Mary Pilon at the WSJ had a cover story over the weekend on the education of the door-to-door sales force at retail stock brokerage firm Edward Jones; a financial firm that is growing in the face of our bear markets.
It is a great reminder of the importance of getting out there and doing it when it comes to sales (especially for new brokers and those of working with a startup) and also that no matter what the market, there is always opportunity.
The story, of course, includes some great vignettes (it is the offbeat cover story from this past weekend’s edition). Here are a couple good snippets:
At least three times a week, Jim Haston puts on a suit and tie and goes door-to-door in this town of 7,500. He’s pitching investments during the chilliest of bear markets.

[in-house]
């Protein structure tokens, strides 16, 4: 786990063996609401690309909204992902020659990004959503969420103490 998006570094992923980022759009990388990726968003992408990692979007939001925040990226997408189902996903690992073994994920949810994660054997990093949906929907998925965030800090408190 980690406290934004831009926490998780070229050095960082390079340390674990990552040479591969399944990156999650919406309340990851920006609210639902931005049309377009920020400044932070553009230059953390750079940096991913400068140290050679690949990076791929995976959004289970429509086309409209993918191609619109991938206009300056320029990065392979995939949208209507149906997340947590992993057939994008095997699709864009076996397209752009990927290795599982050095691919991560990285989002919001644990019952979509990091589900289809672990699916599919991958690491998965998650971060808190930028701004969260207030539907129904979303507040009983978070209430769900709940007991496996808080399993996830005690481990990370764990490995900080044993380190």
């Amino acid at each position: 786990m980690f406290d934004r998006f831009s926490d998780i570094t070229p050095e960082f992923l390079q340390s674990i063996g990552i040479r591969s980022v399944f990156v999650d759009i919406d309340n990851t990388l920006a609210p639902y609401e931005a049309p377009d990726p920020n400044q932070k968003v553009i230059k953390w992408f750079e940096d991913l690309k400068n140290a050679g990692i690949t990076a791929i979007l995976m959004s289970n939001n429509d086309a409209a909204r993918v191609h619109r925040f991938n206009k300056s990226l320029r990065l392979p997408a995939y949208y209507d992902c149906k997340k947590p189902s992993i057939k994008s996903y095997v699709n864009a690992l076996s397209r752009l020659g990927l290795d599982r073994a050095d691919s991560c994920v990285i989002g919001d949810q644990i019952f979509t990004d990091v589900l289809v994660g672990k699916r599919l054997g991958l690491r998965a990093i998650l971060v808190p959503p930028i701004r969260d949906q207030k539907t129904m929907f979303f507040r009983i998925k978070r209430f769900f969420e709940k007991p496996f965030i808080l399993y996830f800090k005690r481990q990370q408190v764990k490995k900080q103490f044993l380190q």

In the 13 months since he started working the streets, Mr. Haston, 41 years old, has had dozens of doors slammed in his face. He has climbed a tree to rescue a stranded child. He has walked through summer heat and below-freezing winter weather. He has also attracted $2.1 million in new assets.
“I get nervous all the time,” says Mr. Haston, a financial adviser for St. Louis investment firm Edward Jones. He sometimes breaks out in a sweat in his gleaming green 2001 Chevy pickup before he walks up to a house.
In the midst of the worst stock market since the 1930s, Edward Jones has been growing the old-fashioned way: knocking on doors. The company is unrivaled in that business. Whereas other securities firms are shrinking, its 12,000-broker force has added 998 brokers this year. It plans to add another 5,000 by 2012, according to Jim Weddle, the firm’s chief executive.
In its school of hard knocks, Edward Jones puts all of it brokers through a five-day training session before sending them out on the street. They are taught to hold a golf ball in their hands so that knocks are loud and knuckles don’t wear down.
Any tips or tricks for your industry. I definitely set goals when it comes to cold calling. No matter what one is selling, you need big numbers (relative to your industry/market) when you are starting up.